David King is the first person I have every seen to actually play the drums, rather than drum them. Play them. As a melodic and harmonic instrument, not as a mere means of providing rhythm. His right forearm bears a tattoo of what appears to be Babe, Paul Bunyan’s giant blue ox. Always in plaid and boots, often with a knit toque on his head, he looks like a lumberjack (no tutu included) who just happened to be thrust behind those drums. Until he starts playing. Several minutes into the first number of the show, Yiftah points at him and asks me, “Why is he going crazy?”.

Anyway, you have these two really explosive performers onstage, and you have Anderson. He’s a good bassist. REALLY good. He does hold his ground up there, but still, bassists are never really the center of attention. And he should be, at least for a bit. While The Bad Plus might have originally risen to fame with their interesting covers of popular music (“Smells Like Teen Spirit”, “Iron Man”, and “Velouria” (just listen to the drums on this one) to name a few), the majority of their body of work is original composition, by each one of the trio. And this is definitely a personal opinion here, but by far, Anderson’s compositions are the pieces that really grab me by the guts and drag me on the floor, in the best possible sense. I can’t ever hear an Anderson piece and let it just remain background music. They always make me stop whatever I’m doing and feel.

And seeing them live… With this 3.5 year old boy in my lap, who’s obviously going through a similarly emotional listening experience. After they finished (the above) “Giant”, he applauds, turns to me, and says “I said thank you for the music”. During another Anderson piece, “In Stitches”, he had to go to the bathroom. After we came back, we stood to the side of the bleachers, hugging each other tightly, taking in the music. It was beautiful.

Actually, if you look at their set, it seems like the majority of original pieces they performed were his. Maybe that is their way of giving him some of that well deserved spotlight. Maybe it doesn’t really suck to be Reid Anderson after all.

The last five or six pieces they performed all got standing ovations. You could tell the meaning of the term “bring the house down”. The bleachers were shaking with the applause and stamping. Neta slept through the whole thing, mind you.

On a side note, according to Do The Math, the excellent blog written by Ethan Iverson, they are going to be performing Igor Stavinsky’s “The Rite of Spring” in March. First one to get me a recording of that gets a box of cookies or… whatever it takes. WANT.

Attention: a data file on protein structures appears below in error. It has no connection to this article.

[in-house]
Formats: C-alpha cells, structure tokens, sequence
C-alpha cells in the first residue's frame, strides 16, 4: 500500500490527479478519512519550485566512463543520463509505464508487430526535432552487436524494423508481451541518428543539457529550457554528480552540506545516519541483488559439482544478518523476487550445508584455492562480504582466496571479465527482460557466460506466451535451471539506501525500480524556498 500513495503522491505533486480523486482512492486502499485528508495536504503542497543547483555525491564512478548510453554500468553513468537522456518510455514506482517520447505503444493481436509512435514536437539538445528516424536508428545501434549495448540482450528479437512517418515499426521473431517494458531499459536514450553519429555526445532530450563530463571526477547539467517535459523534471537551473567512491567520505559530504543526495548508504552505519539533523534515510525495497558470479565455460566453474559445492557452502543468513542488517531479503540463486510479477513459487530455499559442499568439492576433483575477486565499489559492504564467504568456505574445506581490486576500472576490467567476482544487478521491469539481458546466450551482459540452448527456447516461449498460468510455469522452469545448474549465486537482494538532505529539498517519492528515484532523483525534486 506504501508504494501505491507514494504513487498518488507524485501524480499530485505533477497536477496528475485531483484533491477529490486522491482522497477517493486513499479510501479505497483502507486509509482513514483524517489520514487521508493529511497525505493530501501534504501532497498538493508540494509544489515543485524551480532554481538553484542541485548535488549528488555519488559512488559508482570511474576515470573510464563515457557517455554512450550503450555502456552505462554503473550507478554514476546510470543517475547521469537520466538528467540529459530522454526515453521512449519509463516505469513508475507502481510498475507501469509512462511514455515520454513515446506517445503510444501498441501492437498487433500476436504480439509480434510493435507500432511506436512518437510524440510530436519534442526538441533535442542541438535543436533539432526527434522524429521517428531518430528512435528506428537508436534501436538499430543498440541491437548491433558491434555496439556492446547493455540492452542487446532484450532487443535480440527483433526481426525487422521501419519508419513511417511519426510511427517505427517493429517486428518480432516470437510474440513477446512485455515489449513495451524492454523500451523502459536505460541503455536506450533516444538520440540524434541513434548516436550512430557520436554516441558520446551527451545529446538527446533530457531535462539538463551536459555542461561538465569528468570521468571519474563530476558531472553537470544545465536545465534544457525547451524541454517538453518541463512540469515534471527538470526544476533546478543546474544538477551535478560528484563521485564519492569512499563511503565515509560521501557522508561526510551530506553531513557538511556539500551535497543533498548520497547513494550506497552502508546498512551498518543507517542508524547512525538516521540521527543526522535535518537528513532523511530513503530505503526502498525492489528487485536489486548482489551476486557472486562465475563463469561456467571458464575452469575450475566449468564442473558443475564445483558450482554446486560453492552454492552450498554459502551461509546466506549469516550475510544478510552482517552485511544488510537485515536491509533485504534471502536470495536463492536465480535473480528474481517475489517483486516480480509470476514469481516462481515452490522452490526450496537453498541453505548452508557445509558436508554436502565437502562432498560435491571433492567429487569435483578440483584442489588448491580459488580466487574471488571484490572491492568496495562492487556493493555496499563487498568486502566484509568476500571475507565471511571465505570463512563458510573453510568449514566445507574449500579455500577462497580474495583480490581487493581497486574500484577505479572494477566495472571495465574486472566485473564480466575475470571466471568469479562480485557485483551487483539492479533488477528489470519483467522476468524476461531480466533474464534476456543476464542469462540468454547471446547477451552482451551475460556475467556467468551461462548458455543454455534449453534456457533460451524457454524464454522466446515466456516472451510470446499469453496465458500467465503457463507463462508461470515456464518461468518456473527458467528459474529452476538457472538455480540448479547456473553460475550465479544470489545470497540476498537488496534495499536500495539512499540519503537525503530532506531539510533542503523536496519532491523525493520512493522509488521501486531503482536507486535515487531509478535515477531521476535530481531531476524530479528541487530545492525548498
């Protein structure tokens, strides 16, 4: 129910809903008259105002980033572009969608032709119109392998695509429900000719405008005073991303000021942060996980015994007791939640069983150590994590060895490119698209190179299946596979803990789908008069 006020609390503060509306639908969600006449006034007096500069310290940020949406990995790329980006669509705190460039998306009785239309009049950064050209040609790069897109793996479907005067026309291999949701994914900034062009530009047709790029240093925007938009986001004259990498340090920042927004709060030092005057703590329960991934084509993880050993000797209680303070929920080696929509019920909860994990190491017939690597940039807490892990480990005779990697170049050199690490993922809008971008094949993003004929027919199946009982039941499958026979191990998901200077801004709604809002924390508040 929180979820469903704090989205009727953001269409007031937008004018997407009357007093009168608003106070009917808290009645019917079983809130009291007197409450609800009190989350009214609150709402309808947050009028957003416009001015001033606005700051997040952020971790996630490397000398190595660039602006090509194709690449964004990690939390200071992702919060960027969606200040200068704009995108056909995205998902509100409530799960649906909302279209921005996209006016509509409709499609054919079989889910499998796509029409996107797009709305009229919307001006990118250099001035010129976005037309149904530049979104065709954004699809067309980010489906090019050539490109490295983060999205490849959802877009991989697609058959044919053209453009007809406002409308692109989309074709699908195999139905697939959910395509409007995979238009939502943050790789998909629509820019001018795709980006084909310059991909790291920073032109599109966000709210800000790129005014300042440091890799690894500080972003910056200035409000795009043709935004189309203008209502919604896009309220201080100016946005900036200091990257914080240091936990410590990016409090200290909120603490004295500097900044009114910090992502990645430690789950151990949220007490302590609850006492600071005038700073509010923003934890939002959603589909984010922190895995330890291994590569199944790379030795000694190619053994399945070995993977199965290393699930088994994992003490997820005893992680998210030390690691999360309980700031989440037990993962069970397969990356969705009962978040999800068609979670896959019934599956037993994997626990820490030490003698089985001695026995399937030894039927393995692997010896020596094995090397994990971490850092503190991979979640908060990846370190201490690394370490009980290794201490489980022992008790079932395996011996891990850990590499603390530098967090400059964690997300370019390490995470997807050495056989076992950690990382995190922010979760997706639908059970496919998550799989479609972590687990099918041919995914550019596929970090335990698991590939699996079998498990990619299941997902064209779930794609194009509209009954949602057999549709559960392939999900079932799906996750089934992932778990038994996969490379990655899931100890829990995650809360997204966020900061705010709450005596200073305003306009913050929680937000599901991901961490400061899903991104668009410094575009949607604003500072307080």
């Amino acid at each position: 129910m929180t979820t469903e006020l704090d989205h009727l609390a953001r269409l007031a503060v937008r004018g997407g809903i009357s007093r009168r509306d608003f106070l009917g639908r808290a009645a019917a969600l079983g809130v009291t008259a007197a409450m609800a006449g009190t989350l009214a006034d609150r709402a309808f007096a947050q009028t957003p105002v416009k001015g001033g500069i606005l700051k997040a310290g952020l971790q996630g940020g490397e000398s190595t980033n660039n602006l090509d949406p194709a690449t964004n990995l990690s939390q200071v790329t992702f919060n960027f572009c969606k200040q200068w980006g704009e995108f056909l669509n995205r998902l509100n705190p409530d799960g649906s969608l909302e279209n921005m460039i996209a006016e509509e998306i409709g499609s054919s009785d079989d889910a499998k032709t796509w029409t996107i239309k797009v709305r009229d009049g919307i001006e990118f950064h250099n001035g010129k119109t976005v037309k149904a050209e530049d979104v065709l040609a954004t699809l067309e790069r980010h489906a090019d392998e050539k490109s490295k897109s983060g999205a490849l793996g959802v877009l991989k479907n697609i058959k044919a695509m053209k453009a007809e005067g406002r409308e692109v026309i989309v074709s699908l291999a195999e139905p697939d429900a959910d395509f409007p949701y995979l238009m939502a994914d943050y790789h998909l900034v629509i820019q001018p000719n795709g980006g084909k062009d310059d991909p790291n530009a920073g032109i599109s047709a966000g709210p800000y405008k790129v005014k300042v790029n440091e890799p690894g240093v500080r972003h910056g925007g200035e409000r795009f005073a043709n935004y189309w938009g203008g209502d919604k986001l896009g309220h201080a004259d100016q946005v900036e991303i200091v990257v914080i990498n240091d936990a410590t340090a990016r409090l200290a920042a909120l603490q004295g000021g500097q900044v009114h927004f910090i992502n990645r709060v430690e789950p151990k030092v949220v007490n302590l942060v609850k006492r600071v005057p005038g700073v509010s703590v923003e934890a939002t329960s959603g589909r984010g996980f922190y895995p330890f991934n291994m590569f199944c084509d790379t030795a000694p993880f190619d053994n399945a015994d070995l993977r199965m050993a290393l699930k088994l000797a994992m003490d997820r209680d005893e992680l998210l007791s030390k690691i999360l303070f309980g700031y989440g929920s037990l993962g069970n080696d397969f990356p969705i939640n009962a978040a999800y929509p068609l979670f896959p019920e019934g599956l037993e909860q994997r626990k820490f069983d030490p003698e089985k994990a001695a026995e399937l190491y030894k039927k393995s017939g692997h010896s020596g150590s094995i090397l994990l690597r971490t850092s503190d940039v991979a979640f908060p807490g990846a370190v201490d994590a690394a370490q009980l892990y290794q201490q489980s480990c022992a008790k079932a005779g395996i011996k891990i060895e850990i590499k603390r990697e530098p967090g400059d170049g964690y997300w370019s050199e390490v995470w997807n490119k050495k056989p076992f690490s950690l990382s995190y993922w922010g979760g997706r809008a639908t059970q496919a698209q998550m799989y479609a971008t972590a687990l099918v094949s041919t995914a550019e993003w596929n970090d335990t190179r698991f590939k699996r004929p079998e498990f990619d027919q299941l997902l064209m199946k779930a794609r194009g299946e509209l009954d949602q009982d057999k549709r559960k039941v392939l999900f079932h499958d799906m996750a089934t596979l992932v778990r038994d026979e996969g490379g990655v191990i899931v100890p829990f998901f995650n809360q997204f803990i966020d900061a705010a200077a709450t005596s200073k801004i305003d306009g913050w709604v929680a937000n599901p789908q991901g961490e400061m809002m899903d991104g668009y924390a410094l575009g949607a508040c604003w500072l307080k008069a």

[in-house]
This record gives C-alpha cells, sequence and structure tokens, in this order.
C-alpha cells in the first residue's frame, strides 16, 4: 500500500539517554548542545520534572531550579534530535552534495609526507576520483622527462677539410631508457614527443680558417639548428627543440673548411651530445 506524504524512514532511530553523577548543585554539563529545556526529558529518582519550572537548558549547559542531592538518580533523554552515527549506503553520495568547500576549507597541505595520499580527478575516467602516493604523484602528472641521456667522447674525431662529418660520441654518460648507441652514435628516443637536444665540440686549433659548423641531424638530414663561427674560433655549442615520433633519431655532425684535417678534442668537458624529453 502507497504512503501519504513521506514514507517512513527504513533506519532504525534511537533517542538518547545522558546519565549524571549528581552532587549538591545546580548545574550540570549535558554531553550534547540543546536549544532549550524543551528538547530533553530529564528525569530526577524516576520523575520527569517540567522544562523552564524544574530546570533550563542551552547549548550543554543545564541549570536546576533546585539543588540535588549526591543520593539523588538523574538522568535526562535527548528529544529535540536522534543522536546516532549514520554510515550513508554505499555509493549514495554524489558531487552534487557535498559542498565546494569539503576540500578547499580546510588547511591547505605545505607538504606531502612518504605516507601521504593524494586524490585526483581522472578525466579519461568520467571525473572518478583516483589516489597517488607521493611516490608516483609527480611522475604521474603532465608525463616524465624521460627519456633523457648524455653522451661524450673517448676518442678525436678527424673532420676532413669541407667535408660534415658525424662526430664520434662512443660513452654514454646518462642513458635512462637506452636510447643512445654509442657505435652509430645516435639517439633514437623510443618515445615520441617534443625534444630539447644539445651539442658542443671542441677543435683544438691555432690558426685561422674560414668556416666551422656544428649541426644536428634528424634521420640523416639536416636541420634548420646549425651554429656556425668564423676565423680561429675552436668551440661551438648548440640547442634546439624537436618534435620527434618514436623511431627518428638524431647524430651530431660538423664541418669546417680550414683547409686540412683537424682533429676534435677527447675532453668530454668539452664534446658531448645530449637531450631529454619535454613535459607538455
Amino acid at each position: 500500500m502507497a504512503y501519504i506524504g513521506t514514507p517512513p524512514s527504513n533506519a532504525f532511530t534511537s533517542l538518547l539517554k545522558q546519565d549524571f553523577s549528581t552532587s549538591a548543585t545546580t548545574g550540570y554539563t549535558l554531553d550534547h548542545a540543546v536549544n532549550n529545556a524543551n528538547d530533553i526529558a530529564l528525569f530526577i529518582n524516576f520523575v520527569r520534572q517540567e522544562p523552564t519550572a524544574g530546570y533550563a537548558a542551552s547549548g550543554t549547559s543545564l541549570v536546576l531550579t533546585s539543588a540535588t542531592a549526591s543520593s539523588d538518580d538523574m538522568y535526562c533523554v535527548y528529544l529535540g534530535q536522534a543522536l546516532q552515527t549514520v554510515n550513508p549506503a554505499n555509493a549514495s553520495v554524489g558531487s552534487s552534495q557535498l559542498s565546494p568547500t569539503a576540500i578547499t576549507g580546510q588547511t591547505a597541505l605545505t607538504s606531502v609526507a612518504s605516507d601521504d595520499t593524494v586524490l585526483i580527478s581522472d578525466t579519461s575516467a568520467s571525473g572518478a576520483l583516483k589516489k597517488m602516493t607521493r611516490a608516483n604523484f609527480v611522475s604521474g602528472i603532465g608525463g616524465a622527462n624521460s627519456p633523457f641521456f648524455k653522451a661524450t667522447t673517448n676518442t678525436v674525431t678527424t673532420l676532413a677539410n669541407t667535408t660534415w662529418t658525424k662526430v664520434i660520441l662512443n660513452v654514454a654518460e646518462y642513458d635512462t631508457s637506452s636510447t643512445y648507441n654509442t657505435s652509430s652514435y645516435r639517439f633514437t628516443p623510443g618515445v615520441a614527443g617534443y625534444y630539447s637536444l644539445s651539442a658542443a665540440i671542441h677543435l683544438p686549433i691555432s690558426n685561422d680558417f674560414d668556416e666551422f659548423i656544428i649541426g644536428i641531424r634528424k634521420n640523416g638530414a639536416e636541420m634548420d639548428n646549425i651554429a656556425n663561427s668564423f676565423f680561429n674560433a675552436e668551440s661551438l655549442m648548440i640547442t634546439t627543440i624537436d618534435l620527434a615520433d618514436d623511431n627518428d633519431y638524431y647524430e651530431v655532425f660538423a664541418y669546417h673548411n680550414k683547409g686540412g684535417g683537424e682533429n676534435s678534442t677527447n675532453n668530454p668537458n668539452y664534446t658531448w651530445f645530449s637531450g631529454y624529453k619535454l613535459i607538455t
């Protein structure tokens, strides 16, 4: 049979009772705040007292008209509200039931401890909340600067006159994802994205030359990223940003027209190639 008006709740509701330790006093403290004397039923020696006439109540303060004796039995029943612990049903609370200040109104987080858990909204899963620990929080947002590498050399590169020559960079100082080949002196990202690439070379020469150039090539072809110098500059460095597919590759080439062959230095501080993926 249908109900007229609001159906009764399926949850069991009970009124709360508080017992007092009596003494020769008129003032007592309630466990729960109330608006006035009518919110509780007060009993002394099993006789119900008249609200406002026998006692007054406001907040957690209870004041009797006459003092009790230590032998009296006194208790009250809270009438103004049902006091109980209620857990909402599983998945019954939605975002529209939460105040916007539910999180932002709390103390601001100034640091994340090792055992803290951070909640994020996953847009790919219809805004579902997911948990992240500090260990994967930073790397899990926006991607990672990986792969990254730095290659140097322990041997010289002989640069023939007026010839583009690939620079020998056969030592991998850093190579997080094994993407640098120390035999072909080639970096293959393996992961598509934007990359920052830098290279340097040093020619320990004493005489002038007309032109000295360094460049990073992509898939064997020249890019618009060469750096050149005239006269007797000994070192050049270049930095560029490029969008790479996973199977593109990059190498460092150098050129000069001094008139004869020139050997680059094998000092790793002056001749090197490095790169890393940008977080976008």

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Totally Cause To Be Proud

When I was in elementary school in Los Angeles, we were given a questionnaire to fill about ourselves. One of the questions there was about role models. Something along the lines of “Who is your role model, and why?”
The girl sitting across me around the table snickered when she saw that I wrote down “my mom” as my choice. She tried to explain that role models are supposed to be famous. I told her I don’t know anybody famous who is as good a role model as my mom.
My mom is a very cool person. All her life she has dealt with not quite fitting into any mold that anybody else tried to apply to her, and very often, it’s given her a lot of trouble. But it’s also brought her very far, completely on her own merits, and it is clearly reflected in my brother, my sister, and I, however different each one of us may appear to be from her.
And now she’s going to do something very big and neat, and that she is completely the best person to be doing it. And I am so proud of her.

You will always always be my role model, even if my style of not fitting in is different from yours. I love you, Ima.

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How I Became a Runner

While I never held a press conference on the matter, it’s pretty much out by now that in early ’07, about half way through my pregnancy with Yiftah, I starting sinking into a pretty heavy depression. I remember the turning point – when it really hit. We were in Manhattan, with Neta, on the 86th floor of the Empire State Building, looking out in all directions. I was clinging strongly to eighteen-month-old Neta, and thinking about the vast multitude of people spread out beneath us, and how it must have been the saddest thing I’d ever seen in my life.